Feature: Dance UK Conference: Nutrition & disordered eating in dance

Wednesday 2 May 2012

Shobana Jeyasingh Dance Company 'Just Add Water', 2009

Nutrition and disordered eating in dance: Artistry, athleticism and the role of the multidisciplinary support team
Report: Josephine Leask

Dance UK’s full-day symposium, held at the imposing Royal Society of Medicine on Monday (30 April), gently prized open the doors to the all too secret world of eating disorders and dance. It was an inspiring event, in which professionals from dance and healthcare came together to share their knowledge and to tackle some of the tricky questions inherent in disordered eating and its relationship with nutrition, artistry and athleticism.

Key note speaker, Kenneth Tharp, Chief Executive of The Place, highlighted how the dance world has been in denial about eating disorders but that now with a much greater body of research and evidence, prompted by Dance UK’s Healthier Dancer Programme, even artistic directors and dancers themselves were more prepared to talk about it.

The first panel consisted of artistic directors, David Bintley (Birmingham Royal Ballet), David Nixon (Northern Ballet), Dame Monica Mason (Royal Ballet), Richard Alston (Richard Alston Dance Company) and Ann Sholem (National Dance Company of Wales), who emphasised how they were looking for talent, rather than some perfect body when choosing dancers. For the ballet directors, there were some variables in terms of body-type they would select depending on what was required by specific roles but all agreed that they wanted strength and versatility in their dancers. Whereas Richard Alston and Ann Sholem were much more involved in their dancers’ health and well-being due to the small size of their companies, Mason, Bintley and Nixon said they relied on the information from other staff members as dancers with eating disorders in these large companies were often difficult to detect. There was a consensus that being overweight was also an eating disorder and male dancers were just as likely to suffer from disordered eating as women.

Following the artistic directors’ discussion on aesthetic and physical requirements was a panel of dancers which included two Royal Ballet principals – Lauren Cuthbertson and Zenaida Yanowsky, Rambert Dance Company dancer Gemma Nixon, Teneisha Bonner, Principal street-dancer with ZooNation Dance Company, Archana Ballal South Asian freelance dancer and Ben Duke of Lost Dog. They agreed on the need to have much more education on the prevention and cure of eating disorders, even though none of them have suffered from it directly. Often, it was difficult to tell which of their colleagues had problems until it was too late as dancers with eating disorders are very clever at concealing it. Yanowsky and Cuthbertson admitted that they felt better when they were leaner and believed they could perform technique more effectively. While Bonner said there was little awareness amongst street-dancers in how they took care of their bodies but that junk food was favoured by many as opposed to the denial of food!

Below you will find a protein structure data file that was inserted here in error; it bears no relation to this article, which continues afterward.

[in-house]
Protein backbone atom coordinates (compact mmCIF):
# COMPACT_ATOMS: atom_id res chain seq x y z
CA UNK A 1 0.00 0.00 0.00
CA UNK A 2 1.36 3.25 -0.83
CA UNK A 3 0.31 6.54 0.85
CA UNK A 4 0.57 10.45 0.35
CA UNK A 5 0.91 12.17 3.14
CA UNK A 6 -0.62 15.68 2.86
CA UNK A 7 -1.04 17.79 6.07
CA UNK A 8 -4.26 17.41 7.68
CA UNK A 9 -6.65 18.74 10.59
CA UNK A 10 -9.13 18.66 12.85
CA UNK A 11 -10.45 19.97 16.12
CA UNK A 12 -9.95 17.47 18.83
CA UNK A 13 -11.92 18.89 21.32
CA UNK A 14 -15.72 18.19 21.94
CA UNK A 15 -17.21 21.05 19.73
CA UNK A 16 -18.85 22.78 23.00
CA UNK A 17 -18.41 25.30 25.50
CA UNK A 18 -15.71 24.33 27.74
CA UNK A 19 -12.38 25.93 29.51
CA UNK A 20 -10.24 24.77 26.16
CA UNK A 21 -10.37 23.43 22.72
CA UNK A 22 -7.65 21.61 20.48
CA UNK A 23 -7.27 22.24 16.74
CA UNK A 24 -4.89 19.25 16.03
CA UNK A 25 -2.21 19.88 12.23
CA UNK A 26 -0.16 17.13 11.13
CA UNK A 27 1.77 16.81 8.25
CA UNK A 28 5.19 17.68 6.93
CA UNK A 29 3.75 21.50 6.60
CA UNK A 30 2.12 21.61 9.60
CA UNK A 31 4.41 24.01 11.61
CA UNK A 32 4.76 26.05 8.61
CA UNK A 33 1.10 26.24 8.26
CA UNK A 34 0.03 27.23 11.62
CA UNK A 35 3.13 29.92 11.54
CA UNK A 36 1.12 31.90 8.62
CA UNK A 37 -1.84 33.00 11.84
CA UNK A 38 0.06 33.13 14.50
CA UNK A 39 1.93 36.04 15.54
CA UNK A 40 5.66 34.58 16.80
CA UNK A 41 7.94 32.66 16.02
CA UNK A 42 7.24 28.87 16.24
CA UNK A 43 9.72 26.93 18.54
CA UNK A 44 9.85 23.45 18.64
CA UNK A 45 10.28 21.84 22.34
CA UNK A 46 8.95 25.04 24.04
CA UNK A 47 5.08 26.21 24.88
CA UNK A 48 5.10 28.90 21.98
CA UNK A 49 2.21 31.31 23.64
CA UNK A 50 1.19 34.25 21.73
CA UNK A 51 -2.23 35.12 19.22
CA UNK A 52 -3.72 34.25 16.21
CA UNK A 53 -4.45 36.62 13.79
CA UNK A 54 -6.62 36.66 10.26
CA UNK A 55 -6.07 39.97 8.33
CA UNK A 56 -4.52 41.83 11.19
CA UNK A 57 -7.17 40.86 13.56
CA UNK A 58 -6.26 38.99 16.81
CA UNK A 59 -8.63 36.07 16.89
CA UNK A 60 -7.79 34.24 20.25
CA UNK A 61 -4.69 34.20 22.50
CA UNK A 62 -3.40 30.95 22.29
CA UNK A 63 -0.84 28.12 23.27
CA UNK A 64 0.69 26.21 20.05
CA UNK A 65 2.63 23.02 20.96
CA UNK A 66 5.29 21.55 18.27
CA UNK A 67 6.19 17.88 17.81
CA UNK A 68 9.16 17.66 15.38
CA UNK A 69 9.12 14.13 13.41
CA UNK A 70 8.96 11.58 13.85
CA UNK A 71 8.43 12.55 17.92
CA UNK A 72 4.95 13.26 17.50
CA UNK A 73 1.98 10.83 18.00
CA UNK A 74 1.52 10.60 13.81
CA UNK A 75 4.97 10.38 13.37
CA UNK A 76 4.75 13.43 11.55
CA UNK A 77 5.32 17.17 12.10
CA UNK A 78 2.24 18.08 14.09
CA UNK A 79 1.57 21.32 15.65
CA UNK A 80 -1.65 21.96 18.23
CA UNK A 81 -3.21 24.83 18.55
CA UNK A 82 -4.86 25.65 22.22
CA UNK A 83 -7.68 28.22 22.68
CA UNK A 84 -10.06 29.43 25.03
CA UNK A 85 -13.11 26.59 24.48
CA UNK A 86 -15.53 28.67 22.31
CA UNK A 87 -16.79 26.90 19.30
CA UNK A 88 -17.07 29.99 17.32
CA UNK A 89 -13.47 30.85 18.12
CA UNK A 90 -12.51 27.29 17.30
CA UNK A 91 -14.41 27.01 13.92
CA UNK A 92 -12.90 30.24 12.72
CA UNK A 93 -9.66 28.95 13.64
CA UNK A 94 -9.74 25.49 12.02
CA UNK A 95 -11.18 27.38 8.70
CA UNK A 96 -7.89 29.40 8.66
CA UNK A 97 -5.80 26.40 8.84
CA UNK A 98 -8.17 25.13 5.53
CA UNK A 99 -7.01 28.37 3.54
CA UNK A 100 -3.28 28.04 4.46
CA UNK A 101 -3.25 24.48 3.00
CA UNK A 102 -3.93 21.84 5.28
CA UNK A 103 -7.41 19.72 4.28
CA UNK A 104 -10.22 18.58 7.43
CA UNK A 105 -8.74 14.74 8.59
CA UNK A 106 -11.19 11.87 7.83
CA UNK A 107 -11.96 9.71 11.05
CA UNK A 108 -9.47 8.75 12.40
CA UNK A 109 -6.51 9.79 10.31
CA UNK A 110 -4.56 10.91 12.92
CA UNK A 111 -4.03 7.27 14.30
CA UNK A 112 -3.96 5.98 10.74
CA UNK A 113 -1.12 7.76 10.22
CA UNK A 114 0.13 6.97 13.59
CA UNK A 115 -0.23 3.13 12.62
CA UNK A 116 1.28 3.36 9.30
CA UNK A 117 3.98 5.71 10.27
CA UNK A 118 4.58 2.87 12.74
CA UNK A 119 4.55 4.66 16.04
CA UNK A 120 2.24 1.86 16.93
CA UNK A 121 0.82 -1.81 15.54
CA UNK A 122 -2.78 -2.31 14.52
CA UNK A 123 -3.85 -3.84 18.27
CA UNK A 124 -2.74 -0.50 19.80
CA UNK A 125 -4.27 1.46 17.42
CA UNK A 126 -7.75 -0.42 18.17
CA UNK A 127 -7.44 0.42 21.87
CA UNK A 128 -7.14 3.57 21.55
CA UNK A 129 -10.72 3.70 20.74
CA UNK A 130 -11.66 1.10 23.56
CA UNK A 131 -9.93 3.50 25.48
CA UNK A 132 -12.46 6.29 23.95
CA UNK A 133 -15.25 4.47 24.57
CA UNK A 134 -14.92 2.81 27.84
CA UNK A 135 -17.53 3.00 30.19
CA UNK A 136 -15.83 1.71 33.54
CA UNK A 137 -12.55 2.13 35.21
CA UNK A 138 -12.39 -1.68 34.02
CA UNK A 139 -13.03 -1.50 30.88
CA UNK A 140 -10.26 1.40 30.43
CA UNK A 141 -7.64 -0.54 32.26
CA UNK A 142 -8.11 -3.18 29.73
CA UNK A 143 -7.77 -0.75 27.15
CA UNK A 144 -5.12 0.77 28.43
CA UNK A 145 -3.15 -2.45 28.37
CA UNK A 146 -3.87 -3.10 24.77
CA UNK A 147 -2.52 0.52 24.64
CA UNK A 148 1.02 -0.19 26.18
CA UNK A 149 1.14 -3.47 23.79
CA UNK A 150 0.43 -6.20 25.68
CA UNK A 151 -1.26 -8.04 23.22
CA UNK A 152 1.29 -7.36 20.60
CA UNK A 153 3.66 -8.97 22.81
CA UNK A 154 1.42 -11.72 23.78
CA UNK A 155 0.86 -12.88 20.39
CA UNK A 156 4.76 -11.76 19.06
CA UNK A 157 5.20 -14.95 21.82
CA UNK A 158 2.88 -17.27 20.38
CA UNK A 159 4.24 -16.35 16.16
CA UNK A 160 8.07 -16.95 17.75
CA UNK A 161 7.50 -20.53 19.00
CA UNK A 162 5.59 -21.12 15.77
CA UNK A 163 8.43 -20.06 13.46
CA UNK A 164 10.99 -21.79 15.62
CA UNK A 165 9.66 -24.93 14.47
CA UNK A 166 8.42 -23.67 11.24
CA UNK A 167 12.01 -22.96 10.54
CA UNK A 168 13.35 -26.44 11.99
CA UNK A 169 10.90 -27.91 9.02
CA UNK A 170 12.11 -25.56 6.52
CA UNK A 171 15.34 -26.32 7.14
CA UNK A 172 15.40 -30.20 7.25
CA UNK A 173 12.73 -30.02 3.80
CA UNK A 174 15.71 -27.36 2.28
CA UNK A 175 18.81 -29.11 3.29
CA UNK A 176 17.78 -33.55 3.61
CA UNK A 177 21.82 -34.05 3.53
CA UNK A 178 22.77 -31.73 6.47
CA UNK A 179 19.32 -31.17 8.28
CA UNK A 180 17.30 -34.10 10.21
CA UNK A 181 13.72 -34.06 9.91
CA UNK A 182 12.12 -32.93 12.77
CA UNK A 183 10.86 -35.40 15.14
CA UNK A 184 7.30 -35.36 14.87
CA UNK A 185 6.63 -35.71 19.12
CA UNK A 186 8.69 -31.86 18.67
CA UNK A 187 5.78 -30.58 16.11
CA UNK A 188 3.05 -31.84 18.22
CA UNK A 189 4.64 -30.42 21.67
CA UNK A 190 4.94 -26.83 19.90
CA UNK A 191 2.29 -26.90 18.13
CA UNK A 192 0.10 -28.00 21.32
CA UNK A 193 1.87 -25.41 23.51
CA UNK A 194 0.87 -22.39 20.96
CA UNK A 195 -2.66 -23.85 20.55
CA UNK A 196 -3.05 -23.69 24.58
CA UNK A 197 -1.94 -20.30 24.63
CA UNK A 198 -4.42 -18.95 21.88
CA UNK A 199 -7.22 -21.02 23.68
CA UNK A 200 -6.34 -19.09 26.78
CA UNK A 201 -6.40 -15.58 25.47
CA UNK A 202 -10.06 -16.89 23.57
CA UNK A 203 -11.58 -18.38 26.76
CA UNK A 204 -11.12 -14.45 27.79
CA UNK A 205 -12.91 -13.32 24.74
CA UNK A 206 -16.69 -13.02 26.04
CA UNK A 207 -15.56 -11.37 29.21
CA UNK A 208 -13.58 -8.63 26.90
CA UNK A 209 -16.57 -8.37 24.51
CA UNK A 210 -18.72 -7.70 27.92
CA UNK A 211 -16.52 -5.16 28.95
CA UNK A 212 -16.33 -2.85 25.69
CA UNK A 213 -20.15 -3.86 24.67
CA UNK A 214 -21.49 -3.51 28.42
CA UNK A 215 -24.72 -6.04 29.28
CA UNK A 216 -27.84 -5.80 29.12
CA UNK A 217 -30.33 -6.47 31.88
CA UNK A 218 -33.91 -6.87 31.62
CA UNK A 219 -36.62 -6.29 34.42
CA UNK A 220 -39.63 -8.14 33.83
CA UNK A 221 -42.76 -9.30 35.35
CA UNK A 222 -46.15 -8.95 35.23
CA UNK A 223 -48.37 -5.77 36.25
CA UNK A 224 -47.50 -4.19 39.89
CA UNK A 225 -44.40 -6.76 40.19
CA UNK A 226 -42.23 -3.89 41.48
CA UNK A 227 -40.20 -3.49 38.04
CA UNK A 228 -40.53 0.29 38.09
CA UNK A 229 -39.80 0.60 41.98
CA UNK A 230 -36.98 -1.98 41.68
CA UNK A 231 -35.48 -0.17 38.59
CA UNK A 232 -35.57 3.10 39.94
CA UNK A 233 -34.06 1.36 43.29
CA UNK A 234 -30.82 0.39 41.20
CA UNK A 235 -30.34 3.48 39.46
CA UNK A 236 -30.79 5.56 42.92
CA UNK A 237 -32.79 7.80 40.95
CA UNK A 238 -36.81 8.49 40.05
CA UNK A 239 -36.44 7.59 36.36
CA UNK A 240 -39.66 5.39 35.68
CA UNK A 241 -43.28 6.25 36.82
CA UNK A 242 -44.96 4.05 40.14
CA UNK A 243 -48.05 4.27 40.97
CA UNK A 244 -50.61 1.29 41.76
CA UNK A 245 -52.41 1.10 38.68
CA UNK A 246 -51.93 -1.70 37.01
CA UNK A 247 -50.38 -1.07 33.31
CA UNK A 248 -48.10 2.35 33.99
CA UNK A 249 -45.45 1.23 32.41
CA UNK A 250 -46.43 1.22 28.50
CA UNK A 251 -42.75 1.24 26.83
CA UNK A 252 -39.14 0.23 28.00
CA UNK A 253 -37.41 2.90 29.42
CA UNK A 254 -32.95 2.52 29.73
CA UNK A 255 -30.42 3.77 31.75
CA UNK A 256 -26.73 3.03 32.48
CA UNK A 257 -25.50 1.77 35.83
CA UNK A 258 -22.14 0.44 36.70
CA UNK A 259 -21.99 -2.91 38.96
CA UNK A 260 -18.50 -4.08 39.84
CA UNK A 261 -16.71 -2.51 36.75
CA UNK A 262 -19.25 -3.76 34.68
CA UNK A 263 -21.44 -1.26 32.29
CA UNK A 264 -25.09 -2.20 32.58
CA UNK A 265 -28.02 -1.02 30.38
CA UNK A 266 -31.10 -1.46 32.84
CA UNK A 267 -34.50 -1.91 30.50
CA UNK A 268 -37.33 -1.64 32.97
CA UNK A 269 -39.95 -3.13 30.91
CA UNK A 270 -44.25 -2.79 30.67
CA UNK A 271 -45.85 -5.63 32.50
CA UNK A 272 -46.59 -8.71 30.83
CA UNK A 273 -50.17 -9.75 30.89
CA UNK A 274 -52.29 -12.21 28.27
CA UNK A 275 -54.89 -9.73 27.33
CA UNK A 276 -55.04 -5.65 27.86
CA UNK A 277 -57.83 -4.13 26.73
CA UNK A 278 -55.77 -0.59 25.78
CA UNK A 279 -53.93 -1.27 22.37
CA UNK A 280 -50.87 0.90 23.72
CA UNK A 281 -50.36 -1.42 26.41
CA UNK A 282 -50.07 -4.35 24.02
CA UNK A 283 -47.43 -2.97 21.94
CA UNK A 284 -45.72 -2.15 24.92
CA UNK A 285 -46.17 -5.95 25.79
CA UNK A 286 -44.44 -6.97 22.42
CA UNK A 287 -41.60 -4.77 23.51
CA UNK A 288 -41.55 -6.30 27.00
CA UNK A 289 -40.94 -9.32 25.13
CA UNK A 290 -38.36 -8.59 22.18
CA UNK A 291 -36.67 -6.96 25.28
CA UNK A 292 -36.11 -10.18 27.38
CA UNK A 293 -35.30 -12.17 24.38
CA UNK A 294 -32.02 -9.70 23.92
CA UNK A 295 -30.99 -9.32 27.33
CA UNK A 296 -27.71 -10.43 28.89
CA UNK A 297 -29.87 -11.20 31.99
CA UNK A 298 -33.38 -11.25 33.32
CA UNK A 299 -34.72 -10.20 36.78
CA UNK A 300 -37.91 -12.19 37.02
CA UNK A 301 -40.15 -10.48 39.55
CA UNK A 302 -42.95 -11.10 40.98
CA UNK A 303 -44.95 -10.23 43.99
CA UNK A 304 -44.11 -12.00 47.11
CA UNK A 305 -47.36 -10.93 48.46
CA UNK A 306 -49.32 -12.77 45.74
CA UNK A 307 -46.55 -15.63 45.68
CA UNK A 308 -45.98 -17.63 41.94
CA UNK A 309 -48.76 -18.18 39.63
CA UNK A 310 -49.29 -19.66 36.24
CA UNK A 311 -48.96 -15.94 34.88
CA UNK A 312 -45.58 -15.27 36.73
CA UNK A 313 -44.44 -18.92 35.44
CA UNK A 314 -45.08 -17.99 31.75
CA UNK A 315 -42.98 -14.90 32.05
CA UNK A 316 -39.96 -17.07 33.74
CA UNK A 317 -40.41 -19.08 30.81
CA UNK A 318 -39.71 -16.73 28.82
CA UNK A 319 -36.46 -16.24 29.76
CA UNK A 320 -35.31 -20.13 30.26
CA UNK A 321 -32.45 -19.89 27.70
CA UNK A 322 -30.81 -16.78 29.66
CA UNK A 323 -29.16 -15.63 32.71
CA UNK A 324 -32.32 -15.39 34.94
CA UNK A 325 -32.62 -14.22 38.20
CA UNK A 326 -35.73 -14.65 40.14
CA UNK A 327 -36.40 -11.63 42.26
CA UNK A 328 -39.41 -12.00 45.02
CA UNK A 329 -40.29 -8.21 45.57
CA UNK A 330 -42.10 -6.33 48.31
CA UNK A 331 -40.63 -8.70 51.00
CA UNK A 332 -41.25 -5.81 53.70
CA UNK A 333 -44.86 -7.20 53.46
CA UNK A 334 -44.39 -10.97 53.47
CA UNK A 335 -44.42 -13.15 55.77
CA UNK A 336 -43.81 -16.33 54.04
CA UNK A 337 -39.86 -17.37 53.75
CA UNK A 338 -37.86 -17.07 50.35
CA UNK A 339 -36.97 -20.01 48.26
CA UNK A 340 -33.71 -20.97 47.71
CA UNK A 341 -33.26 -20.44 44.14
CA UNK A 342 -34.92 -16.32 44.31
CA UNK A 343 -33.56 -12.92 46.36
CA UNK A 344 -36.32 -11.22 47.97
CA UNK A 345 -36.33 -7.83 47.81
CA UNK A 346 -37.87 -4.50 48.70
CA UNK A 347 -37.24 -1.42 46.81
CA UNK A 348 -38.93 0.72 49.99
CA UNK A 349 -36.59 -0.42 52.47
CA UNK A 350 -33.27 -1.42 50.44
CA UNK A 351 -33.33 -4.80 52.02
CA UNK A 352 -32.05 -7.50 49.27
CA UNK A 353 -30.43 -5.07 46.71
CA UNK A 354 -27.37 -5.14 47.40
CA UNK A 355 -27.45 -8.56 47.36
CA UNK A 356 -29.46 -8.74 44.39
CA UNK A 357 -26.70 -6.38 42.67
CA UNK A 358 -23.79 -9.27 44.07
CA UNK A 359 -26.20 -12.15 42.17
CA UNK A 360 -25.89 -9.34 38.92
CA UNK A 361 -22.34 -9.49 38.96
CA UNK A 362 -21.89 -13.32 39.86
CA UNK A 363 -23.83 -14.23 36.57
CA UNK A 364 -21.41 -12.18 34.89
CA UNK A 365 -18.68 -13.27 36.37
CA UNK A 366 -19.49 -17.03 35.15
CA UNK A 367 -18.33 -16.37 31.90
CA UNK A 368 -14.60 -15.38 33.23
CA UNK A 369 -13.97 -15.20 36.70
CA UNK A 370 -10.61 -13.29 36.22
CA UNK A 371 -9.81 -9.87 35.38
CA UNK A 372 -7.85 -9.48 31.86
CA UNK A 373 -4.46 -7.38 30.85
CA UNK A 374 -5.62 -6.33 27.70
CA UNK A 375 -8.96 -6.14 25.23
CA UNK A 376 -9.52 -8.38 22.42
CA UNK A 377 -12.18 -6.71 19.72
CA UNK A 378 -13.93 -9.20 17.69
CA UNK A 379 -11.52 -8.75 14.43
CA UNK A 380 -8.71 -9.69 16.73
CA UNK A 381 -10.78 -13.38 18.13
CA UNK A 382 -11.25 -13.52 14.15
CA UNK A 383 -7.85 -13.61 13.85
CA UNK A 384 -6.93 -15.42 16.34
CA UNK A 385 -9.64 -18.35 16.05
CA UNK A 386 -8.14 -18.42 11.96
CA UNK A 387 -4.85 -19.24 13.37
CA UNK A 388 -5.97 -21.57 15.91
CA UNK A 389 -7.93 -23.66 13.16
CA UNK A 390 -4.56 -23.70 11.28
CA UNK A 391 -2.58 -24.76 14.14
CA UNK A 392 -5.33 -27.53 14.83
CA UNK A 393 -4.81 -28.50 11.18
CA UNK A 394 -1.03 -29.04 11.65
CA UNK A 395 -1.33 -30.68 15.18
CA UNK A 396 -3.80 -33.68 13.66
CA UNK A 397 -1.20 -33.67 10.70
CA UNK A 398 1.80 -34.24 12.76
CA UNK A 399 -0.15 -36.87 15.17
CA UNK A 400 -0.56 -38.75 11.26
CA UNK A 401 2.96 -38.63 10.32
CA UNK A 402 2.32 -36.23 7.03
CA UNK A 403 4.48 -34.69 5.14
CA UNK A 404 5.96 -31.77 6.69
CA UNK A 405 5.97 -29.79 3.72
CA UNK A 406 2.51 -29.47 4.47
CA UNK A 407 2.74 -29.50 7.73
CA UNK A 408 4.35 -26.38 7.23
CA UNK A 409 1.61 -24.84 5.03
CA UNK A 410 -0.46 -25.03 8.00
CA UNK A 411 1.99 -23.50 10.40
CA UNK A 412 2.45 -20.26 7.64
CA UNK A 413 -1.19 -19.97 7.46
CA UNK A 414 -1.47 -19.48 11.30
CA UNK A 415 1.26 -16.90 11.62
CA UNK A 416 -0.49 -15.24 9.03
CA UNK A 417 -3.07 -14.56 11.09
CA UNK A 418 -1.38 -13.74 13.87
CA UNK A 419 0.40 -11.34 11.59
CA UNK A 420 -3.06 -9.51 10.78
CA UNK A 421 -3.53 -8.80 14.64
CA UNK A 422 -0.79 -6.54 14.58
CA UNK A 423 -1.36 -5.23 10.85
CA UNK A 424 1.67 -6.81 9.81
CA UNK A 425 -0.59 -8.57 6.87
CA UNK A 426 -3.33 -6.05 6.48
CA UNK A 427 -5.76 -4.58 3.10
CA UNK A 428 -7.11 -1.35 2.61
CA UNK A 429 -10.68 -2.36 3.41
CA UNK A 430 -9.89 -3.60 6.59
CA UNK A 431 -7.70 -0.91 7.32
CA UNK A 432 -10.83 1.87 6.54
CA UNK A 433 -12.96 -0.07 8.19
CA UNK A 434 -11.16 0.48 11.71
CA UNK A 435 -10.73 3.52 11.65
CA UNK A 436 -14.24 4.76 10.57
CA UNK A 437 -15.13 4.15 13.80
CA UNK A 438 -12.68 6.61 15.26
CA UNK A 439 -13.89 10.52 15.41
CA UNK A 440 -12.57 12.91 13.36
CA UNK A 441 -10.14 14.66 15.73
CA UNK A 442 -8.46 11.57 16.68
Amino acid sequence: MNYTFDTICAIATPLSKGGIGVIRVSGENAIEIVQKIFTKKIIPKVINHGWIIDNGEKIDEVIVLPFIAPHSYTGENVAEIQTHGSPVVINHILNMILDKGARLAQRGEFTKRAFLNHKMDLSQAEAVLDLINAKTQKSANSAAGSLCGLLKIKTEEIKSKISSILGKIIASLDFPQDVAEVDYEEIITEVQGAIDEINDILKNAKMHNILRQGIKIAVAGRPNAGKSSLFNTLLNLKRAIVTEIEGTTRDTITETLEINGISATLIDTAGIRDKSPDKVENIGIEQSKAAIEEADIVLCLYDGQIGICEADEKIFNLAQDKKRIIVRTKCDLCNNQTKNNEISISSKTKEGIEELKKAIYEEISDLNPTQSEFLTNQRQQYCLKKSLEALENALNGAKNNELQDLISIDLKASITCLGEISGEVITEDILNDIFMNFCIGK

The next session looked at the prevention and early intervention of eating disorders and after a brave introduction by former Birmingham Royal Ballet principal Rachel Peppin who talked freely about her own eating disorders, academic Dr Huw Goodwin, research associate at Loughborough University Centre for Research into Eating Disorders identified his dance-specific research on eating, weight and shape concerns and how they were linked to low self-esteem and perfectionism. He suggested, through examples from research how the training culture of dancers could be changed. Professor Joan Duda from Birmingham University discussed her research on the importance of creating supportive environments around dancers which would enhance their motivation and well being. In conclusion, Louise Dunne from BEAT outlined the organisation’s work with people with eating disorders and stressed the importance of getting in early enough to help individuals.

The afternoon session dealt with the role of nutrition in healthy dance practice and was chaired by Jasmine Challis, Dietician and Nutritionist. Jacqueline Birtwisle, Visiting Dietician, Royal Opera House and Central School of Ballet looked closely at good models of practice such as the Swiss Food Pyramid for Athletes. Mhairi Keil, Performance Nutritionist and Consultant, English Institute of Sport, explained what nutrition is needed to maintain lean but robust bodies.

The final session commenced with physiotherapist Nicola Stephens discussing the importance of establishing ‘multi-disciplinary teams’ in dance companies and schools in order to effectively manage dancers with eating disorders. Following on from Stephens, a panel of doctors, teachers, clinical directors and therapists working with dance institutions and companies discussed the advantages and potentials of working with the mult-disciplinary team model.

The over riding message from the day was that education and information on prevention and cure of eating disorders must infiltrate dance schools and companies, even at pre-vocational level. For students and dancers just knowing where to go for help or advice is crucial. While our media saturated world and aesthetic demands in dance will continue to perpetuate anxieties about the body, for teachers, students and professionals, understanding how to prevent and treat any eating disorder is comforting.

At the end of the day the National Institute of Dance Medicine and Science was launched. Full report


Josephine Leask is a lecturer in Cultural Studies on the BA (Hons) degree course at the London Studio Centre and London correspondent for The Dance Insider.

Photo: Shobana Jeyasingh Dance Company’s 2009 production Just Add Water’

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